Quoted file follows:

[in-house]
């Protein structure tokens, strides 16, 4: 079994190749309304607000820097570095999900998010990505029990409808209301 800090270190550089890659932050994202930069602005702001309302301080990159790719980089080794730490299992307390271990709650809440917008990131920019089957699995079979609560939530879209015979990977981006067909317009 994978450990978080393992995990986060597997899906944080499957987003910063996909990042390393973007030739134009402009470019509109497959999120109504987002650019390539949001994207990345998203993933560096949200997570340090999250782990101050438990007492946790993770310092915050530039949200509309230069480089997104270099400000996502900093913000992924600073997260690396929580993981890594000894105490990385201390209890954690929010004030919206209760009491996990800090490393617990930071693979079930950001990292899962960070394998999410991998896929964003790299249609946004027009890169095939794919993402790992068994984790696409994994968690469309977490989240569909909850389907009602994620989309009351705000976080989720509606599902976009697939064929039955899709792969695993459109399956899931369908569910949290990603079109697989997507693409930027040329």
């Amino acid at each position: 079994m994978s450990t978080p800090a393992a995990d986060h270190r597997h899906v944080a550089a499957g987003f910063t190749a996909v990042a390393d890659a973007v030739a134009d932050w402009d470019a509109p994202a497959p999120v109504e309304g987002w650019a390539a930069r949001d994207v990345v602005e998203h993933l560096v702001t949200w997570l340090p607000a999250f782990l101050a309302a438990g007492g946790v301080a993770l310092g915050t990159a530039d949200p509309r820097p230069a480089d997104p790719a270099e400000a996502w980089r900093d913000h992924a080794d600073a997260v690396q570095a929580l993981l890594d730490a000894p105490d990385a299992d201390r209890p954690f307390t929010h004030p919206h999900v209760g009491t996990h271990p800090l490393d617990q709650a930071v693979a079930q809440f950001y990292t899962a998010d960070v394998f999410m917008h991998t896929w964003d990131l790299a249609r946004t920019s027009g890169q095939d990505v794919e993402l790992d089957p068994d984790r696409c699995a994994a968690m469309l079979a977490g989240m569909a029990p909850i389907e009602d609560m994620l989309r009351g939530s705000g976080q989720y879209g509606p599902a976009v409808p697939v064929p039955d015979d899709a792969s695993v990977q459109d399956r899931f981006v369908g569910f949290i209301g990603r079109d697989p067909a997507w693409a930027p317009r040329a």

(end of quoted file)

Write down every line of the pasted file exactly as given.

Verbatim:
[in-house]
């Protein structure tokens, strides 16, 4: 079994190749309304607000820097570095999900998010990505029990409808209301 800090270190550089890659932050994202930069602005702001309302301080990159790719980089080794730490299992307390271990709650809440917008990131920019089957699995079979609560939530879209015979990977981006067909317009 994978450990978080393992995990986060597997899906944080499957987003910063996909990042390393973007030739134009402009470019509109497959999120109504987002650019390539949001994207990345998203993933560096949200997570340090999250782990101050438990007492946790993770310092915050530039949200509309230069480089997104270099400000996502900093913000992924600073997260690396929580993981890594000894105490990385201390209890954690929010004030919206209760009491996990800090490393617990930071693979079930950001990292899962960070394998999410991998896929964003790299249609946004027009890169095939794919993402790992068994984790696409994994968690469309977490989240569909909850389907009602994620989309009351705000976080989720509606599902976009697939064929039955899709792969695993459109399956899931369908569910949290990603079109697989997507693409930027040329």
């Amino acid at each position: 079994m994978s450990t978080p800090a393992a995990d986060h270190r597997h899906v944080a550089a499957g987003f910063t190749a996909v990042a390393d890659a973007v030739a134009d932050w402009d470019a509109p994202a497959p999120v109504e309304g987002w650019a390539a930069r949001d994207v990345v602005e998203h993933l560096v702001t949200w997570l340090p607000a999250f782990l101050a309302a438990g007492g946790v301080a993770l310092g915050t990159a530039d949200p509309r820097p230069a480089d997104p790719a270099e400000a996502w980089r900093d913000h992924a080794d600073a997260v690396q570095a929580l993981l890594d730490a000894p105490d990385a299992d201390r209890p954690f307390t929010h004030p919206h999900v209760g009491t996990h271990p800090l490393d617990q709650a930071v693979a079930q809440f950001y990292t899962a998010d960070v394998f999410m917008h991998t896929w964003d990131l790299a249609r946004t920019s027009g890169q095939d990505v794919e993402l790992d089957p068994d984790r696409c699995a994994a968690m469309l079979a977490g989240m569909a029990p909850i389907e009602d609560m994620l989309r009351g939530s705000g976080q989720y879209g509606p599902a976009v409808p697939v064929p039955d015979d899709a792969s695993v990977q459109d399956r899931f981006v369908g569910f949290i209301g990603r079109d697989p067909a997507w693409a930027p317009r040329a």